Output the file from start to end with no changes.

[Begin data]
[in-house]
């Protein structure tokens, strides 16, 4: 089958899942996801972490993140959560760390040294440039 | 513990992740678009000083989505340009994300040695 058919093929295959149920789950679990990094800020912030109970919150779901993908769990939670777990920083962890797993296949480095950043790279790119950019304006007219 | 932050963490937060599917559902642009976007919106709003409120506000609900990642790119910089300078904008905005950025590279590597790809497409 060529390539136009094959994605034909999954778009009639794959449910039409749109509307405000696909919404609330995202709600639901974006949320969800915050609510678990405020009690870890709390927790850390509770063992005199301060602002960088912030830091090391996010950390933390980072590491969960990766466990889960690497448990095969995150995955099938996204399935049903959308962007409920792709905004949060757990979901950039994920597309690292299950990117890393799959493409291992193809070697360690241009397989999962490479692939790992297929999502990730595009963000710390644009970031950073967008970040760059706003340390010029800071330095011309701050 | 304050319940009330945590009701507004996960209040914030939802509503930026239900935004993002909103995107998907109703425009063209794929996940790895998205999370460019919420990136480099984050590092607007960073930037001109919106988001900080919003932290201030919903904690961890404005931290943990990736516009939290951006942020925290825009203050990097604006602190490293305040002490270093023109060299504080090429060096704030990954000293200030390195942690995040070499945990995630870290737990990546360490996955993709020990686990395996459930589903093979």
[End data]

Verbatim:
[in-house]
């Protein structure tokens, strides 16, 4: 089958899942996801972490993140959560760390040294440039 | 513990992740678009000083989505340009994300040695 058919093929295959149920789950679990990094800020912030109970919150779901993908769990939670777990920083962890797993296949480095950043790279790119950019304006007219 | 932050963490937060599917559902642009976007919106709003409120506000609900990642790119910089300078904008905005950025590279590597790809497409 060529390539136009094959994605034909999954778009009639794959449910039409749109509307405000696909919404609330995202709600639901974006949320969800915050609510678990405020009690870890709390927790850390509770063992005199301060602002960088912030830091090391996010950390933390980072590491969960990766466990889960690497448990095969995150995955099938996204399935049903959308962007409920792709905004949060757990979901950039994920597309690292299950990117890393799959493409291992193809070697360690241009397989999962490479692939790992297929999502990730595009963000710390644009970031950073967008970040760059706003340390010029800071330095011309701050 | 304050319940009330945590009701507004996960209040914030939802509503930026239900935004993002909103995107998907109703425009063209794929996940790895998205999370460019919420990136480099984050590092607007960073930037001109919106988001900080919003932290201030919903904690961890404005931290943990990736516009939290951006942020925290825009203050990097604006602190490293305040002490270093023109060299504080090429060096704030990954000293200030390195942690995040070499945990995630870290737990990546360490996955993709020990686990395996459930589903093979």